Fluvastatin

Fluvastatin Brand Names- Lescol | Lescol XL

What is Fluvastatin

Fluvastatin is an oral antilipemic agent indicated for the treatment of primary hypercholesterolemia and mixed dyslipidemia (Fredrickson types IIa and IIb).

Fluvastatin doses of 20—40 mg once daily result in mean LDL reductions ranging from 22—25%; whereas, the extended-release formulation (Lescol XL 80 mg) reduces LDL by about 36%.

Fluvastatin is a HMG-CoA reductase inhibitor and was the first to be synthetically prepared. It has some similarities to lovastatin, simvastatin, and pravastatin, but it is structurally distinct, resulting in unique biopharmaceutic properties.

Purported advantages of fluvastatin over the other HMG-CoA reductase inhibitors include short half-life with no active metabolites, extensive protein binding, and minimal CSF penetration.

These criteria suggest fluvastatin may be less likely to cause systemic adverse reactions than the other agents in this class.

Fluvastatin is primarily used as an adjunct to diet to lower cholesterol and triglyceride levels associated with primary hypercholesterolemia and mixed dyslipidemia (Fredrickson types IIa and IIb).

Based on results from the Lipoprotein and Coronary Atherosclerosis Study,

the FDA approved fluvastatin for slowing of progression of coronary atherosclerosis in patients with coronary artery disease.

The FDA also approved Lescol and Lescol XL for secondary prevention of coronary events in patients with coronary heart disease based on the findings of the LIPS trial.

The LIPS trial demonstrated that initiation of fluvastatin 80 mg/day within days following PCI significantly reduces the risk of major cardiac events (cardiac death, nonfatal MI, coronary revascularization).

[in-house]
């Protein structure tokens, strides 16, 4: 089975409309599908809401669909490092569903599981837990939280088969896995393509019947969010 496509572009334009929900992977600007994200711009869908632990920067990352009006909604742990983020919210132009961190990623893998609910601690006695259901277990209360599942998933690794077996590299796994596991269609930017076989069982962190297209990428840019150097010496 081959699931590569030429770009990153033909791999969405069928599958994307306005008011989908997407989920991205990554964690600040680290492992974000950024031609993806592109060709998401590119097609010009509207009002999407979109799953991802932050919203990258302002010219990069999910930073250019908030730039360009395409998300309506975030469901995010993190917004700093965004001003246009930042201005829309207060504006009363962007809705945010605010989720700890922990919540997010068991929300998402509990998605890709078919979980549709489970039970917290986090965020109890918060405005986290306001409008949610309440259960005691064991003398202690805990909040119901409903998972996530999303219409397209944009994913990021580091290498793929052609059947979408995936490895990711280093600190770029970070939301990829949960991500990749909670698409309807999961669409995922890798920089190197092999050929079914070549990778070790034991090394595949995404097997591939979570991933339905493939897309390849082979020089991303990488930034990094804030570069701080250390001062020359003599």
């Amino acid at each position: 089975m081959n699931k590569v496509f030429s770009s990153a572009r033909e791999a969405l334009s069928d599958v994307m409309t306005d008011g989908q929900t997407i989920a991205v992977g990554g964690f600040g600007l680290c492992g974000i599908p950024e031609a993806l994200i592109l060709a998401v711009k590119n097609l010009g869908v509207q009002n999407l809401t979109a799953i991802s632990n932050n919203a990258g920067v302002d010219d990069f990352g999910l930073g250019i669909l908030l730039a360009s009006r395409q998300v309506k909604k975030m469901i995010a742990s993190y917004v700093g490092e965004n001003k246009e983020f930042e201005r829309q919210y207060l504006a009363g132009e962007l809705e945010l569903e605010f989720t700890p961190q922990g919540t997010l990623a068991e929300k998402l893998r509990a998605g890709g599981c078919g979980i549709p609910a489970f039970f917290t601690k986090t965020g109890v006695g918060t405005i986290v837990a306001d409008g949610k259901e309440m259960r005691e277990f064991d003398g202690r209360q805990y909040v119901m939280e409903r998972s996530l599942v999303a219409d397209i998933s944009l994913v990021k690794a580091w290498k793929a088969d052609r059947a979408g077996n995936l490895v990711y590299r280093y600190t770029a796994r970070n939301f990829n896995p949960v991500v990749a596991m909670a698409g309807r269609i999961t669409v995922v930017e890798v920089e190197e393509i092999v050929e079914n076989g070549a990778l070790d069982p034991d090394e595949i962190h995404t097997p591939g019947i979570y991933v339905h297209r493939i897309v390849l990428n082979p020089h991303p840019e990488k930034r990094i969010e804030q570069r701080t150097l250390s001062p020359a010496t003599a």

Additionally, a large retrospective study demonstrated that continuation of statin therapy provides an ongoing reduction in all-cause mortality in patients with and without known coronary heart disease (CHD), with the greatest risk reduction among patients with a baseline LDL-C >= 190 mg/dL and patients initiated on higher efficacy statins (i.e., simvastatin, pravastatin, or lovastatin 80 mg/day; atorvastatin >= 20 mg/day; rosuvastatin >= 10 mg/day).

Among patients with a proportion of days covered (PDC) of >= 90%, determined by the number of statin prescriptions dispensed during the time between the first statin prescription and the end of follow up, there was a 45% and 51% lower mortality risk in the primary (patients without known CHD) and secondary (patients with known CHD) prevention groups, respectively, compared to patients with a PDC <= 10%.

The mean length of follow up was 4 and 5 years in the primary and secondary prevention groups, respectively, with a maximum length of follow up of 9.5 years.

Fluvastatin (Lescol) was approved by the FDA in December 1993.

An extended-release product (Lescol XL) was approved by the FDA in October 2000.

Indications

  1. hypercholesterolemia
  2. hyperlipoproteinemia
  3. hypertriglyceridemia
  4. myocardial infarction prophylaxis
  5. stroke prophylaxis

For the treatment of hypercholesterolemia, including hyperlipidemia, hyperlipoproteinemia, or hypertriglyceridemia, as an adjunct to dietary controll, for the purpose of reducing the risk of cardiovascular events (e.g., myocardial infarction prophylaxis, stroke prophylaxis)

Side Effects

  1. abdominal pain
  2. alopecia
  3. amnesia
  4. anaphylactoid reactions
  5. angioedema
  6. anorexia
  7. anxiety
  8. arthralgia
  9. arthropathy
  10. atrial fibrillation
  11. chills
  12. cholestasis
  13. cirrhosis
  14. Co-Enzyme Q-10 deficiency
  15. confusion
  16. constipation
  17. cranial nerve palsies
  18. depression
  19. diabetes mellitus
  20. diarrhea
  21. dizziness
  22. drowsiness
  23. dysarthria
  24. dysesthesia
  25. dysgeusia
  26. dyspepsia
  27. dysphagia
  28. dyspnea
  29. elevated hepatic enzymes
  30. eosinophilia
  31. erythema multiforme
  32. fatigue
  33. fever
  34. flatulence
  35. flushing
  36. gynecomastia